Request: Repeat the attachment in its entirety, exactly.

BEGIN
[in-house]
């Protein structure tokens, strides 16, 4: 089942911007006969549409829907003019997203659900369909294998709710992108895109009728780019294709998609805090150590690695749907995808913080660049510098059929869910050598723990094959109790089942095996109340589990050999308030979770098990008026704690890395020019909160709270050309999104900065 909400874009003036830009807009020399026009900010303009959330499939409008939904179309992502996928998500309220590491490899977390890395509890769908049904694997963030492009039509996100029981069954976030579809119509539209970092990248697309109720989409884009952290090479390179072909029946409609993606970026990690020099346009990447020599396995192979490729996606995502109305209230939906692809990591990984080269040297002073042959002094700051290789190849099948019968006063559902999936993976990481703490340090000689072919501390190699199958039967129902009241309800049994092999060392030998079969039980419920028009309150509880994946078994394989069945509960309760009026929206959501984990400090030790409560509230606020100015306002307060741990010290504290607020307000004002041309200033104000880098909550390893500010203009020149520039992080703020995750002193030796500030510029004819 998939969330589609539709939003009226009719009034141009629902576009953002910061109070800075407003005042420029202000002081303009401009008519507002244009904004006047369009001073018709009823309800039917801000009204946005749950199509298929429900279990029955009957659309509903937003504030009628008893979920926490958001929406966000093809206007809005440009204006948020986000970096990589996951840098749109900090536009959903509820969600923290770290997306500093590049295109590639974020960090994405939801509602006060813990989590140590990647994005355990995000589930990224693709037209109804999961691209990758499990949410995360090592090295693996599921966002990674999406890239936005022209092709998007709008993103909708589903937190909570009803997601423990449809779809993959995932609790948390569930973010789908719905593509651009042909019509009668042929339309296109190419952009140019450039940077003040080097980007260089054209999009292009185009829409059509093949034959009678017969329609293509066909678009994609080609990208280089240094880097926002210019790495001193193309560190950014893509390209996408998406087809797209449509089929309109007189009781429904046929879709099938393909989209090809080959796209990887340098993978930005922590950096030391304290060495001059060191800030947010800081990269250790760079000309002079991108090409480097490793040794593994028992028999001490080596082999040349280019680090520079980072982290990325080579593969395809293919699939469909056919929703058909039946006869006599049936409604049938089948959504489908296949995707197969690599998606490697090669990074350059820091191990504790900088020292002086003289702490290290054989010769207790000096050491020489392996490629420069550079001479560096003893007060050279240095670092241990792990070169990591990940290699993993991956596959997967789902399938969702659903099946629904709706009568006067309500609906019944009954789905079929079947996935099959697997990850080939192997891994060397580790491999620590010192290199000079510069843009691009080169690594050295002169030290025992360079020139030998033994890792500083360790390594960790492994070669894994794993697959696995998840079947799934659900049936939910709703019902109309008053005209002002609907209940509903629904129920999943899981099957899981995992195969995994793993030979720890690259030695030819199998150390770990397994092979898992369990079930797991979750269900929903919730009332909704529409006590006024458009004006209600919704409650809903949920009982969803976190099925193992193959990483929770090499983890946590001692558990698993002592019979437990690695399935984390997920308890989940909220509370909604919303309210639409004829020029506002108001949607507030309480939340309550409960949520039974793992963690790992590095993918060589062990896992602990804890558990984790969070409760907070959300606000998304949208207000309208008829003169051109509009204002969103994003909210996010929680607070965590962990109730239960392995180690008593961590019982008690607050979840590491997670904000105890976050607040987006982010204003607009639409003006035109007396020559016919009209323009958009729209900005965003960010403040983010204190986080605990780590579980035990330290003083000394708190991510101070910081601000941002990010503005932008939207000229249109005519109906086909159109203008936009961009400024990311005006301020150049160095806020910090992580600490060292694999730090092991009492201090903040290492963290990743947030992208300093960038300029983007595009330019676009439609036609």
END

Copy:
[in-house]
């Protein structure tokens, strides 16, 4: 089942911007006969549409829907003019997203659900369909294998709710992108895109009728780019294709998609805090150590690695749907995808913080660049510098059929869910050598723990094959109790089942095996109340589990050999308030979770098990008026704690890395020019909160709270050309999104900065 909400874009003036830009807009020399026009900010303009959330499939409008939904179309992502996928998500309220590491490899977390890395509890769908049904694997963030492009039509996100029981069954976030579809119509539209970092990248697309109720989409884009952290090479390179072909029946409609993606970026990690020099346009990447020599396995192979490729996606995502109305209230939906692809990591990984080269040297002073042959002094700051290789190849099948019968006063559902999936993976990481703490340090000689072919501390190699199958039967129902009241309800049994092999060392030998079969039980419920028009309150509880994946078994394989069945509960309760009026929206959501984990400090030790409560509230606020100015306002307060741990010290504290607020307000004002041309200033104000880098909550390893500010203009020149520039992080703020995750002193030796500030510029004819 998939969330589609539709939003009226009719009034141009629902576009953002910061109070800075407003005042420029202000002081303009401009008519507002244009904004006047369009001073018709009823309800039917801000009204946005749950199509298929429900279990029955009957659309509903937003504030009628008893979920926490958001929406966000093809206007809005440009204006948020986000970096990589996951840098749109900090536009959903509820969600923290770290997306500093590049295109590639974020960090994405939801509602006060813990989590140590990647994005355990995000589930990224693709037209109804999961691209990758499990949410995360090592090295693996599921966002990674999406890239936005022209092709998007709008993103909708589903937190909570009803997601423990449809779809993959995932609790948390569930973010789908719905593509651009042909019509009668042929339309296109190419952009140019450039940077003040080097980007260089054209999009292009185009829409059509093949034959009678017969329609293509066909678009994609080609990208280089240094880097926002210019790495001193193309560190950014893509390209996408998406087809797209449509089929309109007189009781429904046929879709099938393909989209090809080959796209990887340098993978930005922590950096030391304290060495001059060191800030947010800081990269250790760079000309002079991108090409480097490793040794593994028992028999001490080596082999040349280019680090520079980072982290990325080579593969395809293919699939469909056919929703058909039946006869006599049936409604049938089948959504489908296949995707197969690599998606490697090669990074350059820091191990504790900088020292002086003289702490290290054989010769207790000096050491020489392996490629420069550079001479560096003893007060050279240095670092241990792990070169990591990940290699993993991956596959997967789902399938969702659903099946629904709706009568006067309500609906019944009954789905079929079947996935099959697997990850080939192997891994060397580790491999620590010192290199000079510069843009691009080169690594050295002169030290025992360079020139030998033994890792500083360790390594960790492994070669894994794993697959696995998840079947799934659900049936939910709703019902109309008053005209002002609907209940509903629904129920999943899981099957899981995992195969995994793993030979720890690259030695030819199998150390770990397994092979898992369990079930797991979750269900929903919730009332909704529409006590006024458009004006209600919704409650809903949920009982969803976190099925193992193959990483929770090499983890946590001692558990698993002592019979437990690695399935984390997920308890989940909220509370909604919303309210639409004829020029506002108001949607507030309480939340309550409960949520039974793992963690790992590095993918060589062990896992602990804890558990984790969070409760907070959300606000998304949208207000309208008829003169051109509009204002969103994003909210996010929680607070965590962990109730239960392995180690008593961590019982008690607050979840590491997670904000105890976050607040987006982010204003607009639409003006035109007396020559016919009209323009958009729209900005965003960010403040983010204190986080605990780590579980035990330290003083000394708190991510101070910081601000941002990010503005932008939207000229249109005519109906086909159109203008936009961009400024990311005006301020150049160095806020910090992580600490060292694999730090092991009492201090903040290492963290990743947030992208300093960038300029983007595009330019676009439609036609």